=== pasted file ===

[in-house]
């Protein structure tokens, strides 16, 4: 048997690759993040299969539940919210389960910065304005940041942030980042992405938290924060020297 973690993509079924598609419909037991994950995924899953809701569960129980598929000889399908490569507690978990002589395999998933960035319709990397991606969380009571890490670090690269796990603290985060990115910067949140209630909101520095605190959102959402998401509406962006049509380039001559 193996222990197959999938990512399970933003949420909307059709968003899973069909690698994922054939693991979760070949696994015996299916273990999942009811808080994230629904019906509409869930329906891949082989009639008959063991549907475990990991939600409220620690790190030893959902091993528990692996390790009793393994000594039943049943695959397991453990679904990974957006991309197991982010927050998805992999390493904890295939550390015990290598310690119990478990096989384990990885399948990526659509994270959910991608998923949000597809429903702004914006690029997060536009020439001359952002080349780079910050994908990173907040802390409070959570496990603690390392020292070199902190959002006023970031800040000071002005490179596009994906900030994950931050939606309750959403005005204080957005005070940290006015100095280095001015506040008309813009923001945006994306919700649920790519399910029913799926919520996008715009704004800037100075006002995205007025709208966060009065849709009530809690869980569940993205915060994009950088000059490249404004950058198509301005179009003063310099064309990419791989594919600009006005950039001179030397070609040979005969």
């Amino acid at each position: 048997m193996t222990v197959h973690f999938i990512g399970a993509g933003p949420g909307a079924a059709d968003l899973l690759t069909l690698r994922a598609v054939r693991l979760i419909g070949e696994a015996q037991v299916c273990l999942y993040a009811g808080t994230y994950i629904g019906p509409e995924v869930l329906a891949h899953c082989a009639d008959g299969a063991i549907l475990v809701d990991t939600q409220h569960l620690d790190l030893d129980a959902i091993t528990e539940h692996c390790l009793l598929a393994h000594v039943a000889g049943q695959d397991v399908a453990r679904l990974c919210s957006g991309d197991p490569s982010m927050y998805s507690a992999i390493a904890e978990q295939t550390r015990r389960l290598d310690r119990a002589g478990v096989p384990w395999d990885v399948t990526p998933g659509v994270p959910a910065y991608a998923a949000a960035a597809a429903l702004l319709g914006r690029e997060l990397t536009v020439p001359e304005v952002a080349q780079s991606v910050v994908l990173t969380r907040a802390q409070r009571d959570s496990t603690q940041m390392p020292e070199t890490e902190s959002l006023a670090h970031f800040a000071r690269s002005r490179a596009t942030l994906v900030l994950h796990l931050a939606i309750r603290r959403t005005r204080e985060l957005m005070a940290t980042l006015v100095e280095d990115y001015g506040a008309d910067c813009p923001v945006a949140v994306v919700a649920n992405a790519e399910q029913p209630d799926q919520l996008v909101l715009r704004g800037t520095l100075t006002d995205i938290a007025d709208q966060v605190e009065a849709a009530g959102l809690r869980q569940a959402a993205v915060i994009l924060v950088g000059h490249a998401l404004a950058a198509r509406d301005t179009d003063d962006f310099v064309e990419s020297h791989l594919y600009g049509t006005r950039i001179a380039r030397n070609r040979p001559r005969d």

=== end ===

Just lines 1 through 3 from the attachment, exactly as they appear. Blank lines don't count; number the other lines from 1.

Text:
[in-house]
């Protein structure tokens, strides 16, 4: 048997690759993040299969539940919210389960910065304005940041942030980042992405938290924060020297 973690993509079924598609419909037991994950995924899953809701569960129980598929000889399908490569507690978990002589395999998933960035319709990397991606969380009571890490670090690269796990603290985060990115910067949140209630909101520095605190959102959402998401509406962006049509380039001559 193996222990197959999938990512399970933003949420909307059709968003899973069909690698994922054939693991979760070949696994015996299916273990999942009811808080994230629904019906509409869930329906891949082989009639008959063991549907475990990991939600409220620690790190030893959902091993528990692996390790009793393994000594039943049943695959397991453990679904990974957006991309197991982010927050998805992999390493904890295939550390015990290598310690119990478990096989384990990885399948990526659509994270959910991608998923949000597809429903702004914006690029997060536009020439001359952002080349780079910050994908990173907040802390409070959570496990603690390392020292070199902190959002006023970031800040000071002005490179596009994906900030994950931050939606309750959403005005204080957005005070940290006015100095280095001015506040008309813009923001945006994306919700649920790519399910029913799926919520996008715009704004800037100075006002995205007025709208966060009065849709009530809690869980569940993205915060994009950088000059490249404004950058198509301005179009003063310099064309990419791989594919600009006005950039001179030397070609040979005969």
């Amino acid at each position: 048997m193996t222990v197959h973690f999938i990512g399970a993509g933003p949420g909307a079924a059709d968003l899973l690759t069909l690698r994922a598609v054939r693991l979760i419909g070949e696994a015996q037991v299916c273990l999942y993040a009811g808080t994230y994950i629904g019906p509409e995924v869930l329906a891949h899953c082989a009639d008959g299969a063991i549907l475990v809701d990991t939600q409220h569960l620690d790190l030893d129980a959902i091993t528990e539940h692996c390790l009793l598929a393994h000594v039943a000889g049943q695959d397991v399908a453990r679904l990974c919210s957006g991309d197991p490569s982010m927050y998805s507690a992999i390493a904890e978990q295939t550390r015990r389960l290598d310690r119990a002589g478990v096989p384990w395999d990885v399948t990526p998933g659509v994270p959910a910065y991608a998923a949000a960035a597809a429903l702004l319709g914006r690029e997060l990397t536009v020439p001359e304005v952002a080349q780079s991606v910050v994908l990173t969380r907040a802390q409070r009571d959570s496990t603690q940041m390392p020292e070199t890490e902190s959002l006023a670090h970031f800040a000071r690269s002005r490179a596009t942030l994906v900030l994950h796990l931050a939606i309750r603290r959403t005005r204080e985060l957005m005070a940290t980042l006015v100095e280095d990115y001015g506040a008309d910067c813009p923001v945006a949140v994306v919700a649920n992405a790519e399910q029913p209630d799926q919520l996008v909101l715009r704004g800037t520095l100075t006002d995205i938290a007025d709208q966060v605190e009065a849709a009530g959102l809690r869980q569940a959402a993205v915060i994009l924060v950088g000059h490249a998401l404004a950058a198509r509406d301005t179009d003063d962006f310099v064309e990419s020297h791989l594919y600009g049509t006005r950039i001179a380039r030397n070609r040979p001559r005969d």